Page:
Thursday, March 15, 2007

Kurdish issues and Michael Rubin’s Turkishness - by Ardalan Hardi

The problem with most writers that write about Kurds and Turks is that they start with asking the wrong question about the Kurdish issues in Turkey. They almost always tie the Kurdish issues with existence of the Kurdistan Workers' Party (PKK). The question always is whether PKK is a terrorist organization or not? The question should be why organizations like PKK come to flourish? In reality the problem is not PKK, but the oppression of the Kurdish nationality within the Turkish State that forces organizations like PKK to be born. Like Simone de Beauvoir said “all oppression creates a state of war.”

If Kurds are given the same rights in Turkey as their brothers enjoy in the Kurdistan region of Iraq, there will be no need for PKK and other groups like them to exist.

It is unfortunate that some one like Dr. Michael Rubin, who has a PhD from Yale University and is educated in the U.S., known for the foundation of rights of liberty, to think the way he does.

Instead of teaching what Dr. Rubin has learned in his education about true democracy in guiding a country like Turkey to peacefully co-existence by encouraging Turkey to respect the rights of all nationalities and acknowledging the core of the problem in addressing a real democratic reform that is non-existent in Turkey, Mr. Rubin suggests military intervention by Turkey across the border to Kurdistan. This obviously will further complicate the Kurdish issue in Turkey and destroy the only part of Iraq that lives in peace.

It would seem that the Turkish glasses through which Mr. Rubin sees the world have blinded his vision. His distorted views do not stop there: he is also against federalism based on ethnic and sectarian division and believes that the creation of Kurdistan Regional Government (KRG) increases terrorism in the region. Again, his Turkishness has not only blinded him, but also affected his thinking process. Simple logic tell us that those cultural and national rights that are stricken from a nation, are the core to breeding the utmost radicalism – not the other way around.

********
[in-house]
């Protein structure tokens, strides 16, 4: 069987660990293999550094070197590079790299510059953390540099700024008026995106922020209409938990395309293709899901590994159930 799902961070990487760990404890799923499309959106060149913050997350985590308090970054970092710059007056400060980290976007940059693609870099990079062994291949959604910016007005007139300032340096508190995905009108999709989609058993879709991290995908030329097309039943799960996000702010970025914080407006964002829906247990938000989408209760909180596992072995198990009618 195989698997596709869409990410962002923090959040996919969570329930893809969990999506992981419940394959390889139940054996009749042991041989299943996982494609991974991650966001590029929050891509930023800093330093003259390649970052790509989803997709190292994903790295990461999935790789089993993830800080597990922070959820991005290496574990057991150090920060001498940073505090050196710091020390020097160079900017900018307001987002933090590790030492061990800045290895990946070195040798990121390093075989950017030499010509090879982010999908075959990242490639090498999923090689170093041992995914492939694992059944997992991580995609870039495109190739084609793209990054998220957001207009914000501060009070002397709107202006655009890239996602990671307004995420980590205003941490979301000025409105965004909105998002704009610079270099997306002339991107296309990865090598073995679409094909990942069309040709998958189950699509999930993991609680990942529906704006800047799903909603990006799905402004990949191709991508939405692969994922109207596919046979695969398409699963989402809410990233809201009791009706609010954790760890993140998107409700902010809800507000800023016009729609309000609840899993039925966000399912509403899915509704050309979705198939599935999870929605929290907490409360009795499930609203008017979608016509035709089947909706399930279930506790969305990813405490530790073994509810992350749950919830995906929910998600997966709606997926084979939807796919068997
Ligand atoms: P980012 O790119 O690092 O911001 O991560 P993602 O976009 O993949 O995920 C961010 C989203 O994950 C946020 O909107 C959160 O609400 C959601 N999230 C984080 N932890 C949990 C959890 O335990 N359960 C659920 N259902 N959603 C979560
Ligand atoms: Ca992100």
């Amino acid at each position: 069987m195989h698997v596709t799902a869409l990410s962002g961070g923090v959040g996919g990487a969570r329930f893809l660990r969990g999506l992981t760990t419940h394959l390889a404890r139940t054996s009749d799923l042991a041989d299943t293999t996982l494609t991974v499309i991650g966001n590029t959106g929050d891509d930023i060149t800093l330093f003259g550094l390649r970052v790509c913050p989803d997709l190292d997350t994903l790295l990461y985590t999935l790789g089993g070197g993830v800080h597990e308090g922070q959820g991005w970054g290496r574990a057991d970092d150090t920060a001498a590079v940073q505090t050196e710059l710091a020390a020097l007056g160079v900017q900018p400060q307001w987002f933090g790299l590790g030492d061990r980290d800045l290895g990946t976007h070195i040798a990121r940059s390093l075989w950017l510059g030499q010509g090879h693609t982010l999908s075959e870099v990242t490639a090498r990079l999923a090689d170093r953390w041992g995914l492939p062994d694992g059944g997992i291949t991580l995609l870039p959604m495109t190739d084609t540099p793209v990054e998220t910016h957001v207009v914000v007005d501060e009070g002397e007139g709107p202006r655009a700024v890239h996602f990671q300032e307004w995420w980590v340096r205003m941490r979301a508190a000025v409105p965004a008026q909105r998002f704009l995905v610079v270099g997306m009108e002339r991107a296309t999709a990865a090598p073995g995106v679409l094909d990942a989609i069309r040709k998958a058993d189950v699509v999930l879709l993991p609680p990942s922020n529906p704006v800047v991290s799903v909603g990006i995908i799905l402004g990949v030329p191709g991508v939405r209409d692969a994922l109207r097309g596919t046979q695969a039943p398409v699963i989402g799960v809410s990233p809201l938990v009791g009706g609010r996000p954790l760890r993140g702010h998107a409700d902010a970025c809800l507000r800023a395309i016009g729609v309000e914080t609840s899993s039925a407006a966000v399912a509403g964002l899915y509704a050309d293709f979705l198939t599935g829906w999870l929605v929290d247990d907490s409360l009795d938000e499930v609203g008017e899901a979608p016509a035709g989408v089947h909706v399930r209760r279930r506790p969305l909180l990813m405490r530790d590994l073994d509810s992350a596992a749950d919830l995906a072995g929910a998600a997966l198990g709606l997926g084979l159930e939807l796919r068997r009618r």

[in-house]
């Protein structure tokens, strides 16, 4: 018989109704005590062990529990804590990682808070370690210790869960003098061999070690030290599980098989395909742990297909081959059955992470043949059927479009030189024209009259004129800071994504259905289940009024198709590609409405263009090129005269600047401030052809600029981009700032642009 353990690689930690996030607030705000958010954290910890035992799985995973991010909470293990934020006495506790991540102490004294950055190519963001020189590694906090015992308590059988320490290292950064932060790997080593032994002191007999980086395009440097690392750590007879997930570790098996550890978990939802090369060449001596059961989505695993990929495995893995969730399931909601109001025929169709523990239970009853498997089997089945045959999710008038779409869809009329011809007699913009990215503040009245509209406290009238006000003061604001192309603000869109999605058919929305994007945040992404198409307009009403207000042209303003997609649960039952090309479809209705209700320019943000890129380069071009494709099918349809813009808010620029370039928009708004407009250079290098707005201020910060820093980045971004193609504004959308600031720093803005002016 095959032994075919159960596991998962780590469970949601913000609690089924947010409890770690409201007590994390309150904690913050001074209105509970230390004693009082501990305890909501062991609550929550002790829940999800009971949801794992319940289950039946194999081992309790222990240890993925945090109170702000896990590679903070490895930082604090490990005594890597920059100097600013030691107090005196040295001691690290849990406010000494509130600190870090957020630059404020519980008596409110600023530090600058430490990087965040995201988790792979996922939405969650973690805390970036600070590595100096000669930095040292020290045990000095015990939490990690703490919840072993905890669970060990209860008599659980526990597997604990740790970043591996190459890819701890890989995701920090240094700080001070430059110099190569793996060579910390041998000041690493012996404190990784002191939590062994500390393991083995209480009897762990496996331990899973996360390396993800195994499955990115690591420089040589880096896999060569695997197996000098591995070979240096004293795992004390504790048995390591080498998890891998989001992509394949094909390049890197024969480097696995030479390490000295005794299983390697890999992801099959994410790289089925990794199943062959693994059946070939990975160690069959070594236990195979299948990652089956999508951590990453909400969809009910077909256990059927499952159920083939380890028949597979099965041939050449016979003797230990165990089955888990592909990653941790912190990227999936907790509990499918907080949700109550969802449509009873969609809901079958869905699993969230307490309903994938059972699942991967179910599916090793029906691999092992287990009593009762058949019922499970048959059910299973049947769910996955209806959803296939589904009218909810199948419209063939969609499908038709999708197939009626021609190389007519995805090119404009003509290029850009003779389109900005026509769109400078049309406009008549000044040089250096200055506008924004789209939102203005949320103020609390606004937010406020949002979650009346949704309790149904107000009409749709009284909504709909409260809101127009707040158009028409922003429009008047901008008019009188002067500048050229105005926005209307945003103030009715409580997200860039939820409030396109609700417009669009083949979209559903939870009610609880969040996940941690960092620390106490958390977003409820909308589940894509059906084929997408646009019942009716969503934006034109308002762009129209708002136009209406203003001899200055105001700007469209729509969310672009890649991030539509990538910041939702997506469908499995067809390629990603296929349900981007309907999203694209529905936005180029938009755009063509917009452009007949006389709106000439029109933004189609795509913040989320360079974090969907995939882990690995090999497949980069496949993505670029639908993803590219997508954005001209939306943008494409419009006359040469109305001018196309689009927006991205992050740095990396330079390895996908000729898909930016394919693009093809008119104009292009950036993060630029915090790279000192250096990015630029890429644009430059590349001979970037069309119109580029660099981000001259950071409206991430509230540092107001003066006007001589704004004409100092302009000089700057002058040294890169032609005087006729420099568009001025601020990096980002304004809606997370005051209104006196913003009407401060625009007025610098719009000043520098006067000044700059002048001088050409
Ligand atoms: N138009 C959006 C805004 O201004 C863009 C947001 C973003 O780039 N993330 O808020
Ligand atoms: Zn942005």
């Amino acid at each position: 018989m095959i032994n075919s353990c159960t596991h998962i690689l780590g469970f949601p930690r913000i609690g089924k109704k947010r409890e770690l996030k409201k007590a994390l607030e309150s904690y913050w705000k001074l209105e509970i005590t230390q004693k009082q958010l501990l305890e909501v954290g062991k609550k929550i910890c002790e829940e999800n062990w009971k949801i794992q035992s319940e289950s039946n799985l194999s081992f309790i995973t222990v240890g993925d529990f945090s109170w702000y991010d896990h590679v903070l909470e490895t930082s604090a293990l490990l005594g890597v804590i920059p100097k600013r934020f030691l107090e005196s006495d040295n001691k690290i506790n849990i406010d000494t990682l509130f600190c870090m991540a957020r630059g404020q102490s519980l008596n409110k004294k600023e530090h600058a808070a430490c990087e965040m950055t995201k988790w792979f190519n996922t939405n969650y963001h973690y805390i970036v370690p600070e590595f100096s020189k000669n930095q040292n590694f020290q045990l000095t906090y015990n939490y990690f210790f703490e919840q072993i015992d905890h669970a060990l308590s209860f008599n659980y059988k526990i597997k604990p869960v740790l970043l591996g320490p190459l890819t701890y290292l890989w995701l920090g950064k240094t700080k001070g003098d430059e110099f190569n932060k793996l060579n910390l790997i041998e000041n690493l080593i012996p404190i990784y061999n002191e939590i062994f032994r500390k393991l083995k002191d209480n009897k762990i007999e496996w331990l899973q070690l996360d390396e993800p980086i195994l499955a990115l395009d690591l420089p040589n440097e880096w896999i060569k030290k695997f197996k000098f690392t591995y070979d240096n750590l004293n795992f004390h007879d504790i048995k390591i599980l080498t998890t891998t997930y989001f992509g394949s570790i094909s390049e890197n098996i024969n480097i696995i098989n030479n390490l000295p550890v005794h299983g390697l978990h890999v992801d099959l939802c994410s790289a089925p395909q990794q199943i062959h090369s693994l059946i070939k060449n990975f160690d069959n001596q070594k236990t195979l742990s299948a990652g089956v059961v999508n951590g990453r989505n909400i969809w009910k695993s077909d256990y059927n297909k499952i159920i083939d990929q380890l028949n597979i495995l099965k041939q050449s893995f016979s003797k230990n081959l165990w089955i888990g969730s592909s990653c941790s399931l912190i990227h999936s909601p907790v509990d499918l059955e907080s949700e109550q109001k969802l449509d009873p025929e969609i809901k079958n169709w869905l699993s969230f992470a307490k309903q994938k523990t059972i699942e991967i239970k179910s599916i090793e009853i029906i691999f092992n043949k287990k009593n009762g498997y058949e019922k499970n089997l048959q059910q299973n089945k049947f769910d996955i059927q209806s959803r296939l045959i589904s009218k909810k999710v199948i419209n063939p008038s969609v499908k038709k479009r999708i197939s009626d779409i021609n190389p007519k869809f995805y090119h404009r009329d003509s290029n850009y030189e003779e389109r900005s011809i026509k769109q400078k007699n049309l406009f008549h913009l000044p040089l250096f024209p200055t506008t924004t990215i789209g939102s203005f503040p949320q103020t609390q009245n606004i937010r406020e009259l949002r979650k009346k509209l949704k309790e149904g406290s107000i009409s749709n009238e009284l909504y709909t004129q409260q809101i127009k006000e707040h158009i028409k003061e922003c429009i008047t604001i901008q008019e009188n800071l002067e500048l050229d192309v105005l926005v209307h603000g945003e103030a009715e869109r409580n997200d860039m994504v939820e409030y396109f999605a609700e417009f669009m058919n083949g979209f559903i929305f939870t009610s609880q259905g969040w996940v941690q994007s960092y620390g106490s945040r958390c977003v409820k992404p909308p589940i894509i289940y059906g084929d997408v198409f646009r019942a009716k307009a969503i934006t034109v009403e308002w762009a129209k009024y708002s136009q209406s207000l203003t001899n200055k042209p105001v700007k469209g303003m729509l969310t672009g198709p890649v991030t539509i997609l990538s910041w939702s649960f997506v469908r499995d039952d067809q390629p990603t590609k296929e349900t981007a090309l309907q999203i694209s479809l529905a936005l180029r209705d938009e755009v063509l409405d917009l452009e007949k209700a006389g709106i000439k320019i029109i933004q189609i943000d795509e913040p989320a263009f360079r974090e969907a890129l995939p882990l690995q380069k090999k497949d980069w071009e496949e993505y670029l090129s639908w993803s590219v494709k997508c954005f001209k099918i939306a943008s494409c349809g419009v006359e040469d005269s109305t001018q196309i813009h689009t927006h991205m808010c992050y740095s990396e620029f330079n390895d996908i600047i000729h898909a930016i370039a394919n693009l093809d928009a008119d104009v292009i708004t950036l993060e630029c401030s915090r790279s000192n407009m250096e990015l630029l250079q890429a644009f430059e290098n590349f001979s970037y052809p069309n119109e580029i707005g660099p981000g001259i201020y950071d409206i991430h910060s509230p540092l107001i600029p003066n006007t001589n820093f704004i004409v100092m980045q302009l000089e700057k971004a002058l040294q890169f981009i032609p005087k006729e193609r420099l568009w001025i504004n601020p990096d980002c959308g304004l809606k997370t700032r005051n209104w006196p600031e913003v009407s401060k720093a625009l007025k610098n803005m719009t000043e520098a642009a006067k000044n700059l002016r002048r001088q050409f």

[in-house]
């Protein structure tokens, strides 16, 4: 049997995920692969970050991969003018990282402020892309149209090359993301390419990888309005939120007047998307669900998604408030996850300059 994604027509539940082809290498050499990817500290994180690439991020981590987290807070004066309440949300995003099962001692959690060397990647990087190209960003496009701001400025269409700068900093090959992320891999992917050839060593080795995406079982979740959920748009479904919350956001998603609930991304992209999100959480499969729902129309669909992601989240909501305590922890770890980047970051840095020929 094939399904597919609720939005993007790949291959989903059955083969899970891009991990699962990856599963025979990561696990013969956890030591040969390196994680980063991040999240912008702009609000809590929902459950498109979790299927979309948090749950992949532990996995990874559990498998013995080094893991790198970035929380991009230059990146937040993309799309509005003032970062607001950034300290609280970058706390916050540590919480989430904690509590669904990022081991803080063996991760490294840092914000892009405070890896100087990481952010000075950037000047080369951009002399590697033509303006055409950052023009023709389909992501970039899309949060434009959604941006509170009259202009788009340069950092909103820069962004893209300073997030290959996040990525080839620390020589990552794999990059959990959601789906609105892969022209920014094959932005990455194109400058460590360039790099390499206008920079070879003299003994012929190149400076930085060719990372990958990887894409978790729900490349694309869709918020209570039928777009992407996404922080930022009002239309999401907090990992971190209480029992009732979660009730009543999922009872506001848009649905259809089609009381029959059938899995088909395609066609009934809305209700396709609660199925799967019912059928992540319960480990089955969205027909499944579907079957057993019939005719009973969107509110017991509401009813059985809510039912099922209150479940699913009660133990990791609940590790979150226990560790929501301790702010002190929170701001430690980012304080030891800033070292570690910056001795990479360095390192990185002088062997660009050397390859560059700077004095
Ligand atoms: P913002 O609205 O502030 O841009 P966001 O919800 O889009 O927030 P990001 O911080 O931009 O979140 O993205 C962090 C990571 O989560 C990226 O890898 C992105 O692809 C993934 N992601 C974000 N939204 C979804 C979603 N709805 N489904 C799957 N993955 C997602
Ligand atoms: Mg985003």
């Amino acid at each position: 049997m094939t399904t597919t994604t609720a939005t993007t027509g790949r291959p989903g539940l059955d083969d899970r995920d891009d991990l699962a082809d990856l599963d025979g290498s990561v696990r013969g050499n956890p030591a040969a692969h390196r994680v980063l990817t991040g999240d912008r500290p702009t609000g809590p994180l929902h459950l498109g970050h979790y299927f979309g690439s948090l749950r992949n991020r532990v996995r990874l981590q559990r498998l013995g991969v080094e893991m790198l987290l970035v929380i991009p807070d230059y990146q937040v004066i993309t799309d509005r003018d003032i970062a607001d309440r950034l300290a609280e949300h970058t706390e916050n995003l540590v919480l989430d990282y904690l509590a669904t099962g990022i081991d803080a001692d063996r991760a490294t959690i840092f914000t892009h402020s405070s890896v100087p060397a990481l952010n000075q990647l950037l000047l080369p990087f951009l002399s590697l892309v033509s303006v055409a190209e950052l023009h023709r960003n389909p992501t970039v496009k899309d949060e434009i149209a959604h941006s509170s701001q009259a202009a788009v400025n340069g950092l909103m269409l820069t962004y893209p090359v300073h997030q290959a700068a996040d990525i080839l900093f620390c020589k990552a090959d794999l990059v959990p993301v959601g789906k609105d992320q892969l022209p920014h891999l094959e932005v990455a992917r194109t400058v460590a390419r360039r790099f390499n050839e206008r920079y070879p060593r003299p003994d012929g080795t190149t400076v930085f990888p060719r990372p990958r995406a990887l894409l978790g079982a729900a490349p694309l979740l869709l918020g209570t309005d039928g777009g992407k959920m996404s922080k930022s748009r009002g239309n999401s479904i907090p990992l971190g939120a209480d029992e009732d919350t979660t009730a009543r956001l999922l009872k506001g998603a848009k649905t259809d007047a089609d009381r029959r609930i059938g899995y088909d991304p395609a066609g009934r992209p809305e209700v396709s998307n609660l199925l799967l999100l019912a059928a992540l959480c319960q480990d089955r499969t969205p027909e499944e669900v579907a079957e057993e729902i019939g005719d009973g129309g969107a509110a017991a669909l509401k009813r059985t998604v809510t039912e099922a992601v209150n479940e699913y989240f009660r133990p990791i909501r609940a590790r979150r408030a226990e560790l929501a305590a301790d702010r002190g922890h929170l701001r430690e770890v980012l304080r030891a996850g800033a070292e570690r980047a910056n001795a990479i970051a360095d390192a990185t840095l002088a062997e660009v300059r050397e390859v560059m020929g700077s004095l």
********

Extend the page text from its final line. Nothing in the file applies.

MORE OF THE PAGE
The basic sociological experiment tells us those places that have problems with culture and national identities are ripe for creating extremism, including terrorism. Iraq’s history proves that exact point. In the history of Iraq, the Kurdish region has always been in the middle of wars between the central government and the Kurds. This conflict has come to a complete halt since the KRG was established within a democratic Iraq.

Mr. Rubin’s mistaken theory continues and prolongs his misconception without any knowledge when he compares the Kurdistan Region to the Palestinians. Mr. Rubin says “Just as Arafat transformed the Palestinian Authority into a safe haven for terrorists, so too does Barzani.” However, there is a significant difference between Kurdistan Region and Palestine. Anyone with a little brain can see that but the Dr.’s Turkish glasses have clouded his eyesight.

1. Palestine is fighting for independence, while the Kurds are seeking a federal system within Iraq and have accomplished that goal. That is one of the reasons that the Kurdish region is the most peaceful since the creation of Iraq.

2. There are radical groups within the Palestine movement that will not stop at independence alone, but rather ask for elimination of Israel. On a contrary, all political parties in Kurdistan have never once denied Iraq or any other neighboring states of existence. All Kurdish movements in Iraq have always asked for peaceful co-existence within a federalist Iraq.

Hence, I find it necessary to ask the Dr. to take off those Turkish glasses that have clouded the simplest truth about the history of the region and have caused him to lose site of all the knowledge he gained in U.S. universities. Obviously, the Dr. has not learned much in all those years of education about liberty and justice for all. If the Dr. wanted to get a PhD in how to become an oppressor, all he had to do is join the Turkish government and become a true Turk that he appears to be. He could have saved himself lots of wasted years and money.

1 comment:

Vigilante said...

Please educate those of us who are neither Turks nor Kurds. What are the resources which Turkey would lose, if Kurds in Turkey were to affiliate with the KRG?